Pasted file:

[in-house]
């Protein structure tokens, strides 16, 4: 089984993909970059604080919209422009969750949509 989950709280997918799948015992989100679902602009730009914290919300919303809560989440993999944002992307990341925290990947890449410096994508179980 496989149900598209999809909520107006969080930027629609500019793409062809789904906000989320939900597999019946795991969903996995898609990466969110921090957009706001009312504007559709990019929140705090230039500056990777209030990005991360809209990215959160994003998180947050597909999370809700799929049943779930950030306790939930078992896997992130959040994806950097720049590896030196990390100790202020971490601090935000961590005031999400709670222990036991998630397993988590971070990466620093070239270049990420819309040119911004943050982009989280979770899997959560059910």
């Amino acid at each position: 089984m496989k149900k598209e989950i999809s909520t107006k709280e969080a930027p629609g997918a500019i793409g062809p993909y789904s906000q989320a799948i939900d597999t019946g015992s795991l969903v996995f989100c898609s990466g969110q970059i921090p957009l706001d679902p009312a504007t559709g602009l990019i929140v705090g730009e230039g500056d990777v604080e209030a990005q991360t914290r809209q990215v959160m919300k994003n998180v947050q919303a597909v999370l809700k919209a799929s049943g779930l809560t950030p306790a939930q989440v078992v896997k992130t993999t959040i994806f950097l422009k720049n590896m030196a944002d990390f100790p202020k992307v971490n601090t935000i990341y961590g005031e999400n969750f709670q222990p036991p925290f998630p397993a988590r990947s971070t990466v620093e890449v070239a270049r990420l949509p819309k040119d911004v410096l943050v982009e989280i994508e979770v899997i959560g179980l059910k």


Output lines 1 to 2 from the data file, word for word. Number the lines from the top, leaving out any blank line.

[in-house]
């Protein structure tokens, strides 16, 4: 089984993909970059604080919209422009969750949509 989950709280997918799948015992989100679902602009730009914290919300919303809560989440993999944002992307990341925290990947890449410096994508179980 496989149900598209999809909520107006969080930027629609500019793409062809789904906000989320939900597999019946795991969903996995898609990466969110921090957009706001009312504007559709990019929140705090230039500056990777209030990005991360809209990215959160994003998180947050597909999370809700799929049943779930950030306790939930078992896997992130959040994806950097720049590896030196990390100790202020971490601090935000961590005031999400709670222990036991998630397993988590971070990466620093070239270049990420819309040119911004943050982009989280979770899997959560059910």